I really need to take more notes at these things! So here are a few notes pulled out of my very scattered information overloaded brain:
- Eugene Declercq gave a great keynote on statistical trends in C-sections, VBAC, and other birth-related stuff. One of the most interesting sections was on homebirth. Still very tiny numbers, so hard to identify a definite overall upward trend, but it seems to be on the rise. He then broke the trends out by race, and that was fascinating: homebirth rates were the same or dropping for all races except for white women, who are clearly seeing an uptick. He reports that in the latest stats, 1% of all births to white women happened at home. That seemed high to me, but apparently that's what the statistics are telling us. I am not at all surprised, however, by the disparity.
- Bettina Lauf Forbes and Danielle Rigg of Best for Babes spoke about reframing breastfeeding, including how much they dislike the phrase "protect, promote, and support breastfeeding" - they want to replace it with "inspire, prepare, and empower moms". They really have a marketing mindset of helping introduce moms to breastfeeding via common consumer culture avenues like celebrity profiles, then help educate them on avoiding the "booby traps". As they pointed out, we have very high BF intention rates - we need to help moms achieve their personal goals!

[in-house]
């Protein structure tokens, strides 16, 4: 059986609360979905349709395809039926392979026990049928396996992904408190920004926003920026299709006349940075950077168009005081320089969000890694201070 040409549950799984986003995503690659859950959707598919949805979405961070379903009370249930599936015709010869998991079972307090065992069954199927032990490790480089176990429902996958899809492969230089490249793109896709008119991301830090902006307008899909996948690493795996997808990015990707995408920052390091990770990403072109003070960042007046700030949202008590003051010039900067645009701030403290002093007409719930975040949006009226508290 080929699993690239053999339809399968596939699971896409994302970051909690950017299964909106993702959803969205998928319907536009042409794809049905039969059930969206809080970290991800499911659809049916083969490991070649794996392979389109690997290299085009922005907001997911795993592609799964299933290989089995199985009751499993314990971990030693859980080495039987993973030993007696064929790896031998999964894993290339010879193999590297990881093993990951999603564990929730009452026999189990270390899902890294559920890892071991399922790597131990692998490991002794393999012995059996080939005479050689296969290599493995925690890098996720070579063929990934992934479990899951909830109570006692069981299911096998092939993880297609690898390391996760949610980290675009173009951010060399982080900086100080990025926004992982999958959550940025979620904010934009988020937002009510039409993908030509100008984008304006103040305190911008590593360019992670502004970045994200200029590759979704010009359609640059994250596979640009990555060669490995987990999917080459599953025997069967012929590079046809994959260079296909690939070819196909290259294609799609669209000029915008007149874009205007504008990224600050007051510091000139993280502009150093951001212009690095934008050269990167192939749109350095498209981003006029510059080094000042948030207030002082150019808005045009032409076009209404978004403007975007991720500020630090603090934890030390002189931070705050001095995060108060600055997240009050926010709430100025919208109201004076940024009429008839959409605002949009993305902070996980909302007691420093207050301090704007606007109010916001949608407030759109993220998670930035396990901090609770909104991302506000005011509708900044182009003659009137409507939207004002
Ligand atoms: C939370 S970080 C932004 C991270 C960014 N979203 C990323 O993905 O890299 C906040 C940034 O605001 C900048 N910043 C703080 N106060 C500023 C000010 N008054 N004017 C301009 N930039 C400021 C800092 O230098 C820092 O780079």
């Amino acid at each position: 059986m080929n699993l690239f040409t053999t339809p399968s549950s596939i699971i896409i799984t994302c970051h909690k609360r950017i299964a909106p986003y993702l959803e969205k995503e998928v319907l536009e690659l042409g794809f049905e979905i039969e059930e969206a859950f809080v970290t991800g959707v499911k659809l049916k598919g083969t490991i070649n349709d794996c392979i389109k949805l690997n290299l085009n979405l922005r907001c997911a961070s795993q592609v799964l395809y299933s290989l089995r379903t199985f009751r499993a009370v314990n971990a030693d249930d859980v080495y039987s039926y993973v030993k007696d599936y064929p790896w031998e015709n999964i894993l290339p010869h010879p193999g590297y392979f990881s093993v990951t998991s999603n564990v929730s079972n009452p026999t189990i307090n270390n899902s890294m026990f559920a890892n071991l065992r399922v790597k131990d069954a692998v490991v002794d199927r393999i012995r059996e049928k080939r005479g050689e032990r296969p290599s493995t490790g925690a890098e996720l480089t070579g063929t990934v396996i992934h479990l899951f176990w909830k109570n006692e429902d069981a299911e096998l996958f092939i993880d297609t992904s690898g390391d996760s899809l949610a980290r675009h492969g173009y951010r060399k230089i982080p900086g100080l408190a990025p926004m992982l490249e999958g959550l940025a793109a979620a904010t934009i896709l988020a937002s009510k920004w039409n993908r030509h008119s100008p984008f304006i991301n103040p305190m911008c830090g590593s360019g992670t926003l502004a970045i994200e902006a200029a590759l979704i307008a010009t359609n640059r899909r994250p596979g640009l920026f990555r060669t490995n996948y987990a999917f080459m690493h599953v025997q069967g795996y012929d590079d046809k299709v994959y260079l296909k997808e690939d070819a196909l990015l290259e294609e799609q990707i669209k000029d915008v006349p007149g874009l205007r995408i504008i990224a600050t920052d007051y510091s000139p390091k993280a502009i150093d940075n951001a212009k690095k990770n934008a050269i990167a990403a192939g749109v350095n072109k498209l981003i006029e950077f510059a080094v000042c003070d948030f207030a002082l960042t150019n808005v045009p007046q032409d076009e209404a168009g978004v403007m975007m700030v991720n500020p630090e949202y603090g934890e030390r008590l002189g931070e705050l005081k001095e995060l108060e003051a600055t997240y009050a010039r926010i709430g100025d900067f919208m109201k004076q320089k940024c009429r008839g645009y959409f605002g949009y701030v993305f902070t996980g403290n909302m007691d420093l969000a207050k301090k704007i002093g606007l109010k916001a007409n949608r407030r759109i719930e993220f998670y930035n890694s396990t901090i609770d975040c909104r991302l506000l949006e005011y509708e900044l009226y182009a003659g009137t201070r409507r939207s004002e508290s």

- Keren Epstein-Gilboa, who came all the way from Canada, gave a really dynamic talk on breastfeeding and envy. She first had us imagine something that we really, really wanted - a job, a person, a house, whatever - and say how it made us felt. (Great!) Then we had to think about how we couldn't have it - and how that made us feel. (Well, pretty crappy.) Now how did we feel about that thing, and the person who had that thing instead of us? We often tell ourselves we didn't want it anyway, or that it really isn't that great, or we try to break it into parts. She used that introduction to discuss her research on the relationship of fathers to breastfeeding, and how different societies treat mothers and by extension how they treat breastfeeding, and also what it means for women who try to breastfeeding and aren't able to. I only wish she'd had more than 15 minutes!
That's all for now - I've got to start recharging my brain for tomorrow...